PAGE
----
UN Photo/Eskinder Debebe
New York: The COVID-19 pandemic gave the world “a thorough shock” and taught several lessons on the realities of climate change, the President of Estonia said to the UN General Assembly on Thursday.
Pointing to the “loss of diversified ecosystems, risks of the co-habitation of people and all other species in crowded towns”, President Kersti Kaljulaid underscored the need to bolster multilateral organizations to avoid “global fights” over limited resources.
Speaking in a pre-recorded video address to the Assembly’s annual debate, which is being held virtually this year due to the coronavirus pandemic, she also warned against restrictions on human rights and freedoms “for the survival of the fittest”.
Turning to technology and digital solutions “to avoid health related risks and to stop unnecessary pollution of our planet”, the President noted: “Estonia is the world’s first digitally transformed State, where all public services run online”.
This limited pandemic disruption to upscaling education and distant working.
“We saw less scramble than any other country to move everything online which previously ran on paper”, she added.
The Estonian President credited high penetration rates of digital technologies in society and equal access to digital services promoted by both public and private sectors combined with strong, legally protected digital IDs with helping the country to cope with COVID-19.
“We want the same for the rest of the world”, she said.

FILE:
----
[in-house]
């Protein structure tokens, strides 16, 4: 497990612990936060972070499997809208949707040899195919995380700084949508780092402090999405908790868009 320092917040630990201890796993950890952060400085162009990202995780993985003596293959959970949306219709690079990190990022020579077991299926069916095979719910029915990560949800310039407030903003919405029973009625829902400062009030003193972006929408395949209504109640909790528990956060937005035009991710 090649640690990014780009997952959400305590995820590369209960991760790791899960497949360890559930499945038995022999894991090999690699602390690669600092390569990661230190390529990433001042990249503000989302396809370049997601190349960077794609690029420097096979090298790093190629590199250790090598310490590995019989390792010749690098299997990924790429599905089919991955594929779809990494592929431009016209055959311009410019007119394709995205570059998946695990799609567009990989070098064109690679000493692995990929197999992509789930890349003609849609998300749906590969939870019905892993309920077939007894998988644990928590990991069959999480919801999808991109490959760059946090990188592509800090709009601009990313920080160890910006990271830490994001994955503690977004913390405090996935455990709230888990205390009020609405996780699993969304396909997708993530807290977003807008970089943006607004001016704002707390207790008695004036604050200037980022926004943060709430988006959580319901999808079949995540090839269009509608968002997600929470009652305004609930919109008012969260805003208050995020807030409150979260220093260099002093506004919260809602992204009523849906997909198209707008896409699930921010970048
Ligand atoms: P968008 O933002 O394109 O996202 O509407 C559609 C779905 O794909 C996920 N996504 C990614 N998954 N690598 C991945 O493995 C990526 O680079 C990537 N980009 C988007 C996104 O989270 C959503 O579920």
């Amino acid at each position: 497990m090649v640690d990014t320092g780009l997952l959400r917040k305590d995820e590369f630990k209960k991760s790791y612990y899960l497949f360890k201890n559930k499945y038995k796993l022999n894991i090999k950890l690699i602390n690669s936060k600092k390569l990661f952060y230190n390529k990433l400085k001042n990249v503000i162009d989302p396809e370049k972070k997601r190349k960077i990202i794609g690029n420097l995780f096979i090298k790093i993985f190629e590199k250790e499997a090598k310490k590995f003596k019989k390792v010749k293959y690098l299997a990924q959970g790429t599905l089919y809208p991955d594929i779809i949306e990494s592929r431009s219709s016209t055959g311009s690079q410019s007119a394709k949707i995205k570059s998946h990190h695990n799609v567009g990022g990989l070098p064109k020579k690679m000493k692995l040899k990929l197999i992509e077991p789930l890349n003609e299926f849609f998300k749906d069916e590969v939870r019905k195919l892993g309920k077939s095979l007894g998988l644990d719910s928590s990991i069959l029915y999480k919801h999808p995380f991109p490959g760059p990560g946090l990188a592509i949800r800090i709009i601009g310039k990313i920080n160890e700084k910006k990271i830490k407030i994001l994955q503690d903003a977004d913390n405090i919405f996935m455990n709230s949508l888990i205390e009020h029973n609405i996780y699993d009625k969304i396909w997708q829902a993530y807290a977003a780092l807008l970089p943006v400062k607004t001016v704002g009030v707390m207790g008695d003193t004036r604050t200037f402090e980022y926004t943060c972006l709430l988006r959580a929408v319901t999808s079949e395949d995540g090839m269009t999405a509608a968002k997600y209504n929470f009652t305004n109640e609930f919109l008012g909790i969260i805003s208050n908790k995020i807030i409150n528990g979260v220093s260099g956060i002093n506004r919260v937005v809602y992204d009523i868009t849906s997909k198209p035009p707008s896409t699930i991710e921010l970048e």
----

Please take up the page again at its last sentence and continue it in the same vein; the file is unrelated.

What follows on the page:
We shall continue standing for multilateralism and international law -- Estonian President
In tackling the pandemic, President Kaljulaid observed that conventional and unconventional threats “have not disappeared”.
Noting conflicts, disasters and human rights violations, she asserted, “the world around us is as unpredictable and unsecure as it was before”.
Moreover, the pandemic has reinforced some of the consequences of war and has been used as a pretext to lift sanctions or restrict humanitarian aid.
“New divisions have emerged”, said the Estonian leader, adding that this “is unacceptable”.
Best option: UN
In its 75th year, the Organization has remained “the cornerstone of our multilateral world order”, the President told the virtual gathering, calling the UN “the best possible forum to address global issues from peace and security to new emerging threats”.
“From here in Estonia, I can promise you that we shall continue standing for multilateralism and international law, imperfect as it feels for those impatient to resolve the crisis’ of our world”, she upheld.
“There is no better option than the UN, and we remain a responsible and active partner to all other UN Members during this crisis and beyond”, President Kaljulaid concluded.